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Ann Rheum Dis. 2010 Oct;69(10):1853-60. doi: 10.1136/ard.2009.119701. Epub 2010 May 24.

Catecholamine-producing cells in the synovial tissue during arthritis: modulation of sympathetic neurotransmitters as new therapeutic target.

Author information

1
Department of Internal Medicine I, Laboratory of Experimental Rheumatology and Neuroendocrino-Immunology, University Hospital, 93042 Regensburg, Germany. silvia.capellino@klinik.uni-regensburg.de

Abstract

BACKGROUND:

The proinflammatory and anti-inflammatory role of the sympathetic nervous system in early and late inflammation is an unresolved paradox. A drastic loss of sympathetic nerve fibres in the synovial tissue of patients with rheumatoid arthritis (RA) has previously been demonstrated. The presence of tyrosine hydroxylase (TH)-positive cells in RA and osteoarthritis (OA) has been determined, but the role of these cells in inflammation is still unclear.

OBJECTIVE:

To characterise TH-positive cells in inflamed RA and OA synovial tissue and to study their role in inflammation.

METHODS:

Synovial samples were obtained from 32 patients with OA and 19 patients with RA and from 10 control patients. Synovial tissue samples were used for immunofluorescence staining. Synovial cells were isolated by tissue digestion and immediately used for cell culture. For in vivo experiments, collagen type-II arthritis in DBA/1J mice was induced.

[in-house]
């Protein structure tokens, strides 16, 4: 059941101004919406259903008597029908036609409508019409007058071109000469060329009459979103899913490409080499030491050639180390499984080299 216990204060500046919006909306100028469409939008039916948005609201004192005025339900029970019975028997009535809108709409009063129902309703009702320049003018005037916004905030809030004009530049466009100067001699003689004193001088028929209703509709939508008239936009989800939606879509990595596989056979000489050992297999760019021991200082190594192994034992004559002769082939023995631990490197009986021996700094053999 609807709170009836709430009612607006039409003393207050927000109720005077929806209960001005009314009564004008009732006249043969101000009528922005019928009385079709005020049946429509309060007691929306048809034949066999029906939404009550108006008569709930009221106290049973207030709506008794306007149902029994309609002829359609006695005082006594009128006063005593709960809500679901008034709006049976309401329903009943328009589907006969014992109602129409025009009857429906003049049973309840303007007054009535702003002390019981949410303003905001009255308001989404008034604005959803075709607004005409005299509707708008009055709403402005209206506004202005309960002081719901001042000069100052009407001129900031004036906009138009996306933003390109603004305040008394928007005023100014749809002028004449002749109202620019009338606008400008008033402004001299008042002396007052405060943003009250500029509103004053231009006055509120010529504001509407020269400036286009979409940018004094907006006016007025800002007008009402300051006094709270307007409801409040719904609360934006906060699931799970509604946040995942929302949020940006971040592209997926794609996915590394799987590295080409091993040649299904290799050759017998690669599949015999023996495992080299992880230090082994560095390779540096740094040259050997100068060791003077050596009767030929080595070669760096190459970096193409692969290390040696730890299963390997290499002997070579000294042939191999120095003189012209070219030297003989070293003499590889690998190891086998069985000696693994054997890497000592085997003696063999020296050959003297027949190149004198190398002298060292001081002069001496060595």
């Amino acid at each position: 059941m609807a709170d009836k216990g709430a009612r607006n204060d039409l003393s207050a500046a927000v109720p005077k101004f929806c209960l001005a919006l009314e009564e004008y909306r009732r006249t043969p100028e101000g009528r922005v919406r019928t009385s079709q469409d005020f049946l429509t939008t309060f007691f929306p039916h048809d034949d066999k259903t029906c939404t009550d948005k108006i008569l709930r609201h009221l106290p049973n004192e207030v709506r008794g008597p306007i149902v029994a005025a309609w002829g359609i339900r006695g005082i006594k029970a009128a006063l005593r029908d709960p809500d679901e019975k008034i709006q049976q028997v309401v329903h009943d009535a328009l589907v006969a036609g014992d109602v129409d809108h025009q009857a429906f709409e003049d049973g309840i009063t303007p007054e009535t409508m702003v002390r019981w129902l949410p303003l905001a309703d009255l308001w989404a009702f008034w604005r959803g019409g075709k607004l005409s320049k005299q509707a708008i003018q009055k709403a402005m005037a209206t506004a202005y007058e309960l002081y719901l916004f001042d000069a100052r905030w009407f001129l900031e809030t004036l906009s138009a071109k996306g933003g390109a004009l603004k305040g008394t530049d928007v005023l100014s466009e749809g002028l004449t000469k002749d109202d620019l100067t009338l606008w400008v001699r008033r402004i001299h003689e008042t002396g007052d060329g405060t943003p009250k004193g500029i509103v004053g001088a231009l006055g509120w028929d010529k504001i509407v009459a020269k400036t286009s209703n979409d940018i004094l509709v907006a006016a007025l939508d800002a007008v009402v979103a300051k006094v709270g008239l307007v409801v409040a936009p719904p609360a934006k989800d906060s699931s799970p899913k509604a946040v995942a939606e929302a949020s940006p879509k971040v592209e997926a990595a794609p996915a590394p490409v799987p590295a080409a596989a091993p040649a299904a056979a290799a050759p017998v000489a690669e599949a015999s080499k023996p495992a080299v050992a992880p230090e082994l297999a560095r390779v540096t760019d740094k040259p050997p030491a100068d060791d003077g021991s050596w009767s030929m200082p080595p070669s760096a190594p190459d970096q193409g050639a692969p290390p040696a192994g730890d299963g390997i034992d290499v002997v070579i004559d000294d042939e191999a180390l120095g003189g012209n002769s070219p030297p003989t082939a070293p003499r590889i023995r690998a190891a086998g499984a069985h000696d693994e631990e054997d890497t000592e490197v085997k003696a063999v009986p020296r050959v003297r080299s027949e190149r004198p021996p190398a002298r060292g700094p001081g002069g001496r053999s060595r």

RESULTS:

TH+ cells were present only in inflamed tissue and not in controls. Catecholamine-storing vesicles and vesicular monoamine transporter 2 (VMAT2) were identified in the synovial tissue. Experimental increase of cytoplasmic catecholamines by VMAT2 blockade strongly reduced tumour necrosis factor (TNF) independently of canonical extracellular β-adrenergic signalling. In addition, VMAT2 blockade increased cyclic AMP (cAMP) and cAMP responsive element binding protein, responsible for TNF inhibition. In vivo, appearance of VMAT2 positive cells was confirmed. VMAT2 blockade ameliorated inflammation also in vivo.

CONCLUSIONS:

This study demonstrates that local catecholamine-producing cells start to replace sympathetic nerve fibres around the onset of disease, and modulation of locally produced catecholamines has strong anti-inflammatory effects in vivo and in vitro.

PMID:
20498218
DOI:
10.1136/ard.2009.119701
[Indexed for MEDLINE]

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